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Sep 27 2012

Confusing and Conflicting Signage: Part 2

Category: BlogBKeyes @ 5:00 am

Last July 5 I posted an article on conflicting and confusing signage, in regards to hospitals and nursing homes. The posting dealt with situations where I had observed (and took pictures) of signs that I thought presented a confusing situation, such as an ‘Exit’ sign over a door, with another sign that said ‘No Exit’. The conclusion of that posting was the AHJs will most likely cite you for having confusing and conflicting signage.

Then I recieved a reply from Robert Welch from the State of Kentucky Office of Inspector General asking where in the Life Safety Code would ‘confusing and conflicting signage’ be cited. Knowing that there is not  a specific reference in the 2000 edition of the Life Safety Code that says “Thou shalt not have conflicting signs…”, I came up with the following explanation:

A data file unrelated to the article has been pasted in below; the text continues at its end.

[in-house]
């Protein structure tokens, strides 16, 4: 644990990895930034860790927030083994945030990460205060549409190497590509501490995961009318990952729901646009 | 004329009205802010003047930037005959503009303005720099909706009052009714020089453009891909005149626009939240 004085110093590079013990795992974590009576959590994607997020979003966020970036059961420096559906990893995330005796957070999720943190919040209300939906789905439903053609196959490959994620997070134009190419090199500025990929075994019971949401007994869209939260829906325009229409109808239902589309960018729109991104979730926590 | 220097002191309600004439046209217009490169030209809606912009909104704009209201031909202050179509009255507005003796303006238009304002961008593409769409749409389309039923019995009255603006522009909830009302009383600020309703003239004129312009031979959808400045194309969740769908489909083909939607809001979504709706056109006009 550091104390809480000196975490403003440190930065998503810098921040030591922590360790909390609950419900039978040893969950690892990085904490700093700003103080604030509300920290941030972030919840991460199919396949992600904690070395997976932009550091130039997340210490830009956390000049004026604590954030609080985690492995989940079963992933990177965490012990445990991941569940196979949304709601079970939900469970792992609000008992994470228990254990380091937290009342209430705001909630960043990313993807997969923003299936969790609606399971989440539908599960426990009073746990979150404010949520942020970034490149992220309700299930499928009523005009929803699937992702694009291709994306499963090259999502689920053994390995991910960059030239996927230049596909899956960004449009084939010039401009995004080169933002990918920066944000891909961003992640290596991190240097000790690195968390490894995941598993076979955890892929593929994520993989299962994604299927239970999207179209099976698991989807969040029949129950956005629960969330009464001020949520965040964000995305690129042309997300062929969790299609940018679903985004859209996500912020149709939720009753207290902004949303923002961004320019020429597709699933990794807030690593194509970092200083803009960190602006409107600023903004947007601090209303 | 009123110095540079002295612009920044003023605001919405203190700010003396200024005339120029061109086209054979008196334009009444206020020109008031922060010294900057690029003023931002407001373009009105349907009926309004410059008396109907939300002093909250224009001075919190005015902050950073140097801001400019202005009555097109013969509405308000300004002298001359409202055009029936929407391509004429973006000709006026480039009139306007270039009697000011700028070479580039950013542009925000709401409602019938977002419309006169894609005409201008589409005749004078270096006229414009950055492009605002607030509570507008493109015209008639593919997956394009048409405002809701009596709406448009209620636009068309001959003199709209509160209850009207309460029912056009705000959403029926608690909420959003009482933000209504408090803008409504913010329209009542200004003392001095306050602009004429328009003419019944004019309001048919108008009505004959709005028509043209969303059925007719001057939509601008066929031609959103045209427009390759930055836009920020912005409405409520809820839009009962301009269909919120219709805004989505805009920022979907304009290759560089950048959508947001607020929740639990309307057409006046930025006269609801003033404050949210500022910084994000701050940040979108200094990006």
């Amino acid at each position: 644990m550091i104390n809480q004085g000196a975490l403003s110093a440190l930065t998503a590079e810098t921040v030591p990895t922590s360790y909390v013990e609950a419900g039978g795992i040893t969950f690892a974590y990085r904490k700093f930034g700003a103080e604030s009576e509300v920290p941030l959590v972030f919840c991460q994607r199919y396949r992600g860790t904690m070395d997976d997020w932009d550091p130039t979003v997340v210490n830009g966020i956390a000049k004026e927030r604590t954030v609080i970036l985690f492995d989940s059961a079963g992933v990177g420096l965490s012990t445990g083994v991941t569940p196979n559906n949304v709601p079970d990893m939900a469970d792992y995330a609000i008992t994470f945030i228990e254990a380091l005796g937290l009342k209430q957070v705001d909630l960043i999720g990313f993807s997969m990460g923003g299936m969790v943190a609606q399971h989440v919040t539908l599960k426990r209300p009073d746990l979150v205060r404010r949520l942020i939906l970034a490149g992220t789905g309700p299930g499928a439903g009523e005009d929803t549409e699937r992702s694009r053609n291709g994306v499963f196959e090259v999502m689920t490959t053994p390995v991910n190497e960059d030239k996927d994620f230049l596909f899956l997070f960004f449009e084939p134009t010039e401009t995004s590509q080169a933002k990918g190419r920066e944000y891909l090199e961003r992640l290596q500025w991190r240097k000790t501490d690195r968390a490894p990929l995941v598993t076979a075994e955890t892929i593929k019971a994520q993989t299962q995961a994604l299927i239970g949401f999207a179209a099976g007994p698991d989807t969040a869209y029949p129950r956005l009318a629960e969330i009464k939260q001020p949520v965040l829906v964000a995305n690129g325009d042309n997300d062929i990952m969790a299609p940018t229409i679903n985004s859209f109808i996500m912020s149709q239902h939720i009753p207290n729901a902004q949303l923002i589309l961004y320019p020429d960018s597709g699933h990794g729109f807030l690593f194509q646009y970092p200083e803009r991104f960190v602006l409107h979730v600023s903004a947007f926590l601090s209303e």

Section 4.1.1 of the 2000 edition of the Life Safety Code (LSC) states the goal of the LSC is to provide an environment that is reasonably safe from fire and similar emergencies, and section 4.1.2 states another goal is to provide for reasonably safe emergency crowd movement. Having conflicting signs concerning exiting seems to me to be contrary to this goal. Section 4.2.1 requires a structure to be maintained to protect occupants who are not intimate with the initial fire development. Also, requires the routes to the exits to be conspicuously indicated. Having conflicting signage in regards to exiting would not be obvious or easy to notice (i.e. conspicuous).